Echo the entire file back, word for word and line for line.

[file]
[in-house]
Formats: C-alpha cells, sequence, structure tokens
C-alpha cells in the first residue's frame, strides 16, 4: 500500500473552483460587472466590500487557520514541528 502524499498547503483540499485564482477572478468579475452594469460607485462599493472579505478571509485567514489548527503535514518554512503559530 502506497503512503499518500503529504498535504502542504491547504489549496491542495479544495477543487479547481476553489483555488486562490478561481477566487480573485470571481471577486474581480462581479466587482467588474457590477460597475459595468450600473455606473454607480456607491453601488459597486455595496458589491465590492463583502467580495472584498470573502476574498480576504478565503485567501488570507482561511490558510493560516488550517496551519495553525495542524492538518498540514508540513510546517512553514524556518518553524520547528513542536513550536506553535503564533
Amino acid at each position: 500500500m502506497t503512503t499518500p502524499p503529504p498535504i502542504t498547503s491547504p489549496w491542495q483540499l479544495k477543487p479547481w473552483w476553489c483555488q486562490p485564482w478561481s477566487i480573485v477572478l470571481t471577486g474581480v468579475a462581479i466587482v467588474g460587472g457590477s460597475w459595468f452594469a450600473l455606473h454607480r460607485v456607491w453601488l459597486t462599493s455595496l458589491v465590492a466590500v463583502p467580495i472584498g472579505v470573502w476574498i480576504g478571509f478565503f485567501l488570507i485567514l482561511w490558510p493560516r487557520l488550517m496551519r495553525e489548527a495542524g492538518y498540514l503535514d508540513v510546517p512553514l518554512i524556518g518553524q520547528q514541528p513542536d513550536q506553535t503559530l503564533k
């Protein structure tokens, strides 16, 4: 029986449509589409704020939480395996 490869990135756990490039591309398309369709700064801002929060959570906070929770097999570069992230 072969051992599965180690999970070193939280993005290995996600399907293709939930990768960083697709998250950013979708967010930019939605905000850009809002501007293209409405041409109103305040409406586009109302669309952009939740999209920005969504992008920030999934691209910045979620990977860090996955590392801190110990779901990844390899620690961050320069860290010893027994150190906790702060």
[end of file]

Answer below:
[in-house]
Formats: C-alpha cells, sequence, structure tokens
C-alpha cells in the first residue's frame, strides 16, 4: 500500500473552483460587472466590500487557520514541528 502524499498547503483540499485564482477572478468579475452594469460607485462599493472579505478571509485567514489548527503535514518554512503559530 502506497503512503499518500503529504498535504502542504491547504489549496491542495479544495477543487479547481476553489483555488486562490478561481477566487480573485470571481471577486474581480462581479466587482467588474457590477460597475459595468450600473455606473454607480456607491453601488459597486455595496458589491465590492463583502467580495472584498470573502476574498480576504478565503485567501488570507482561511490558510493560516488550517496551519495553525495542524492538518498540514508540513510546517512553514524556518518553524520547528513542536513550536506553535503564533
Amino acid at each position: 500500500m502506497t503512503t499518500p502524499p503529504p498535504i502542504t498547503s491547504p489549496w491542495q483540499l479544495k477543487p479547481w473552483w476553489c483555488q486562490p485564482w478561481s477566487i480573485v477572478l470571481t471577486g474581480v468579475a462581479i466587482v467588474g460587472g457590477s460597475w459595468f452594469a450600473l455606473h454607480r460607485v456607491w453601488l459597486t462599493s455595496l458589491v465590492a466590500v463583502p467580495i472584498g472579505v470573502w476574498i480576504g478571509f478565503f485567501l488570507i485567514l482561511w490558510p493560516r487557520l488550517m496551519r495553525e489548527a495542524g492538518y498540514l503535514d508540513v510546517p512553514l518554512i524556518g518553524q520547528q514541528p513542536d513550536q506553535t503559530l503564533k
């Protein structure tokens, strides 16, 4: 029986449509589409704020939480395996 490869990135756990490039591309398309369709700064801002929060959570906070929770097999570069992230 072969051992599965180690999970070193939280993005290995996600399907293709939930990768960083697709998250950013979708967010930019939605905000850009809002501007293209409405041409109103305040409406586009109302669309952009939740999209920005969504992008920030999934691209910045979620990977860090996955590392801190110990779901990844390899620690961050320069860290010893027994150190906790702060």